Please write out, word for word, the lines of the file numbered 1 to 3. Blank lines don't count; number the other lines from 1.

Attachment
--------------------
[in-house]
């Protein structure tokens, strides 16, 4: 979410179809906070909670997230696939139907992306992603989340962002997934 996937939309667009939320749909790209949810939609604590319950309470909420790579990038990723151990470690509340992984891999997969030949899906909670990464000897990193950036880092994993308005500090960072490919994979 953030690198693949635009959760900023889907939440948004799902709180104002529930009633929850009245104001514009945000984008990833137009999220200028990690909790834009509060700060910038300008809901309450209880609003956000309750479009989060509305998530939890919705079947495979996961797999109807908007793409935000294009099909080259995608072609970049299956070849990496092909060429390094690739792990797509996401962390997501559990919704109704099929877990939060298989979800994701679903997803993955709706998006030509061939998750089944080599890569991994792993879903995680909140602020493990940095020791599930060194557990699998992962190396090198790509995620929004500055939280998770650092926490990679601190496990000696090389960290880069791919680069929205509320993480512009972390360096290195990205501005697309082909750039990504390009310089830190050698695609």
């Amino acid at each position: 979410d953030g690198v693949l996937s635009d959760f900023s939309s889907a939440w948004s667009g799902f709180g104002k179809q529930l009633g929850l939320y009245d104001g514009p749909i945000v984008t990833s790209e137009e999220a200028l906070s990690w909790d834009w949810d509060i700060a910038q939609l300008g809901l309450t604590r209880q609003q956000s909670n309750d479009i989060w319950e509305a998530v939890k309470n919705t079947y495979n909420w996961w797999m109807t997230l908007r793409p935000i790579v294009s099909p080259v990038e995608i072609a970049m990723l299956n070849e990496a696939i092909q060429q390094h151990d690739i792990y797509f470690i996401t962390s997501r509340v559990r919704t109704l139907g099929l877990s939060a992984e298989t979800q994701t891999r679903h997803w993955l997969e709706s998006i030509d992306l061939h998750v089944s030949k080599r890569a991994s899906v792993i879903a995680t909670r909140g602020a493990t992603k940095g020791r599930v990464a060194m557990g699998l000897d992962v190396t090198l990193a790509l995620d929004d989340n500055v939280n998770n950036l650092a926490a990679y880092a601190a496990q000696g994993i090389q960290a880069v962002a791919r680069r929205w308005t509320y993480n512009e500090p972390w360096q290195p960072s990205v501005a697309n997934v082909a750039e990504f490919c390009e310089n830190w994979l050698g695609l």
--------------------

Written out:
[in-house]
């Protein structure tokens, strides 16, 4: 979410179809906070909670997230696939139907992306992603989340962002997934 996937939309667009939320749909790209949810939609604590319950309470909420790579990038990723151990470690509340992984891999997969030949899906909670990464000897990193950036880092994993308005500090960072490919994979 953030690198693949635009959760900023889907939440948004799902709180104002529930009633929850009245104001514009945000984008990833137009999220200028990690909790834009509060700060910038300008809901309450209880609003956000309750479009989060509305998530939890919705079947495979996961797999109807908007793409935000294009099909080259995608072609970049299956070849990496092909060429390094690739792990797509996401962390997501559990919704109704099929877990939060298989979800994701679903997803993955709706998006030509061939998750089944080599890569991994792993879903995680909140602020493990940095020791599930060194557990699998992962190396090198790509995620929004500055939280998770650092926490990679601190496990000696090389960290880069791919680069929205509320993480512009972390360096290195990205501005697309082909750039990504390009310089830190050698695609």
């Amino acid at each position: 979410d953030g690198v693949l996937s635009d959760f900023s939309s889907a939440w948004s667009g799902f709180g104002k179809q529930l009633g929850l939320y009245d104001g514009p749909i945000v984008t990833s790209e137009e999220a200028l906070s990690w909790d834009w949810d509060i700060a910038q939609l300008g809901l309450t604590r209880q609003q956000s909670n309750d479009i989060w319950e509305a998530v939890k309470n919705t079947y495979n909420w996961w797999m109807t997230l908007r793409p935000i790579v294009s099909p080259v990038e995608i072609a970049m990723l299956n070849e990496a696939i092909q060429q390094h151990d690739i792990y797509f470690i996401t962390s997501r509340v559990r919704t109704l139907g099929l877990s939060a992984e298989t979800q994701t891999r679903h997803w993955l997969e709706s998006i030509d992306l061939h998750v089944s030949k080599r890569a991994s899906v792993i879903a995680t909670r909140g602020a493990t992603k940095g020791r599930v990464a060194m557990g699998l000897d992962v190396t090198l990193a790509l995620d929004d989340n500055v939280n998770n950036l650092a926490a990679y880092a601190a496990q000696g994993i090389q960290a880069v962002a791919r680069r929205w308005t509320y993480n512009e500090p972390w360096q290195p960072s990205v501005a697309n997934v082909a750039e990504f490919c390009e310089n830190w994979l050698g695609l």